stats on a 1gb + wifidog dataset I'll be quite favorably impressed ;)  But it 
IS doable, with some compromises.

------ Why not start over ------

I've said most of this while in Sherbrooke, and a consensus was reached. 

Yes, the wifidog auth server is very big.

Writing a basic auth server that displays a different web age to every user is 
a < 1week project in a modern dynamic language (Python, Ruby and even PHP) for 
a competent programmer.  In fact that's the time it took one person to write 
the original implementation of the auth server.

Writing a generic auth server that is easy to install, and meets the needs of 
disparate communities and is structured to accept outside contributions is 
something completely different.

Most of the complexity in wifidog isn't in user management, or gateway 
interaction, or any of the things I see people debate when they say that it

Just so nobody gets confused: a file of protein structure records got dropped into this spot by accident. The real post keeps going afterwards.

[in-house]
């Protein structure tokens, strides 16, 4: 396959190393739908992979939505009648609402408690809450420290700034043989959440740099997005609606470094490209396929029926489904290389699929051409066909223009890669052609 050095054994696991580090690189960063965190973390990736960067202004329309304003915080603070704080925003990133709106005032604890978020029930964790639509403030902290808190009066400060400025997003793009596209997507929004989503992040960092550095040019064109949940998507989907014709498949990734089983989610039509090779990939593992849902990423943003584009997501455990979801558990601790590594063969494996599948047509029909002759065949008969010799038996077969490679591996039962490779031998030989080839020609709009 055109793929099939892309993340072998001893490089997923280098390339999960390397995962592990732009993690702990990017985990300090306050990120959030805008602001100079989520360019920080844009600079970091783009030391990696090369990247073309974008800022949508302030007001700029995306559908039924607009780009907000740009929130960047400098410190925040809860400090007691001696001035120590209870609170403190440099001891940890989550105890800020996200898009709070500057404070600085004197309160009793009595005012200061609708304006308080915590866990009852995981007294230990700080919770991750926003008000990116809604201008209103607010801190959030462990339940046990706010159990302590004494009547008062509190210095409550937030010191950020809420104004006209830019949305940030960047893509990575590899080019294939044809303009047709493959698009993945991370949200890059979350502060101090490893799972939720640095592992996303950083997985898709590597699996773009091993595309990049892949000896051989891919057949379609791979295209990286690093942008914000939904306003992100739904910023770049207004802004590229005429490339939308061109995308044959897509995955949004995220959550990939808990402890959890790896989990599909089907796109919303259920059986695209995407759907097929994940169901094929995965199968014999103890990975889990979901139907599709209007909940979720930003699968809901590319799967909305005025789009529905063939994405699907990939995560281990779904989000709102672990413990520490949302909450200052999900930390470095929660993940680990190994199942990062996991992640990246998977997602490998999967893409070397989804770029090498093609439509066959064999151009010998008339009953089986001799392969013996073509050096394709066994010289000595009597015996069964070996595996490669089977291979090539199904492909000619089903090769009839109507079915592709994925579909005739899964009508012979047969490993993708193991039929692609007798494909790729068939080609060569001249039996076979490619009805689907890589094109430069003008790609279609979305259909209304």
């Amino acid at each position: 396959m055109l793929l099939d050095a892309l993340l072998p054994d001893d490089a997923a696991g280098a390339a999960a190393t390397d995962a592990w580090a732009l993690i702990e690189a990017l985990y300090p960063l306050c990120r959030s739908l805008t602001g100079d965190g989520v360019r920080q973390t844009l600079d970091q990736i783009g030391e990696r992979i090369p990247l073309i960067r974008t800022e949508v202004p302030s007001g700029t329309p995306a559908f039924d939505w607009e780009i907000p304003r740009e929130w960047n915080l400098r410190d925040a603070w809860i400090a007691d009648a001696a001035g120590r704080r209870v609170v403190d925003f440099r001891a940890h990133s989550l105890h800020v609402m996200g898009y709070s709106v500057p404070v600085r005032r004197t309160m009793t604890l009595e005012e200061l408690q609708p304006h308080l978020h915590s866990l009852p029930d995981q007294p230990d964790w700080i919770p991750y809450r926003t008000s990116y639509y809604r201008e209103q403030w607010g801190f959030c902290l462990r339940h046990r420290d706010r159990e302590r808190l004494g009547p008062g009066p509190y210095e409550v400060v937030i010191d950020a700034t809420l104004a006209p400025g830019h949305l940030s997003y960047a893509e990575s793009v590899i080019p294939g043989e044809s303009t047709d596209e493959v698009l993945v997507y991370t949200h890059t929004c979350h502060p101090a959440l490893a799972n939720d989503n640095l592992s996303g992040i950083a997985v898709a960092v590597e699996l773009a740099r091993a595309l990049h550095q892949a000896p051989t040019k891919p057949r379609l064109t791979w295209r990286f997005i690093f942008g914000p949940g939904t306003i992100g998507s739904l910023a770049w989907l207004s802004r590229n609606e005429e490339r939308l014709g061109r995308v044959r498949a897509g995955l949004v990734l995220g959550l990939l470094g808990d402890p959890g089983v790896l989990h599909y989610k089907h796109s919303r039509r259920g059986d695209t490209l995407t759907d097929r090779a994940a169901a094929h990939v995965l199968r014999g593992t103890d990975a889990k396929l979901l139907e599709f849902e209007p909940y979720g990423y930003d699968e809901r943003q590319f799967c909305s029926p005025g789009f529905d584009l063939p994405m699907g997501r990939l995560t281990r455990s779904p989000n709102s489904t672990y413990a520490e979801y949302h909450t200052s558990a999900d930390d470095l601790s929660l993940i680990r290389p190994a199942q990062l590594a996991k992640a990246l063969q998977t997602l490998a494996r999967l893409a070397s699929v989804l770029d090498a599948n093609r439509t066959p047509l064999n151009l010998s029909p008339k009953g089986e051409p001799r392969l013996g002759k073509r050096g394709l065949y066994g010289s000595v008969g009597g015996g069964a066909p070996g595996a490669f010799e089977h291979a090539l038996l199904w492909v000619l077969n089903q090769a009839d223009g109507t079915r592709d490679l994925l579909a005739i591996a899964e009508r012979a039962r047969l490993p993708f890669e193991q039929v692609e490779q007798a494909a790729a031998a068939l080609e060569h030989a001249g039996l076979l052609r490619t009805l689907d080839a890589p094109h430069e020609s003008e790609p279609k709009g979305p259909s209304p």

would be easier to start from scratch.  Most of the complexity is in:

-Location-aware and history-aware content delivery and management
-User permissions
-Web based installer, dependency install and automatic schema upgrade
-The statistics subsystem
-Pervasive multilingual support
-Making everything generic enough that we don't end up with spaghetti code.

Off course, wifidog support many, many other features, but code-wise they are 
comparably very small.

If you have specific needs, ask how we think they could be integrated in wifidog 
without causing problems to anyone else.  If you can't do it, by all means do 
roll your own.  With any luck, we'll have some good ideas to steal from ;)  

------ What will happen in the next few months -----

In the meantime, I expect very good things to come from the meeting in 
Sherbrooke.  I've seen open minded people with actual resources to commit who 
agreed on cooperation and realistic and achievable goals.  The patches are 
already rolling in.  

I'll do my best to help the new contributors, and integrate the patches.  But 
very soon, other people will do most of that job as well.

If I become "just another contributor" I'll consider that a major victory for 
the project.  

Benoit Grégoire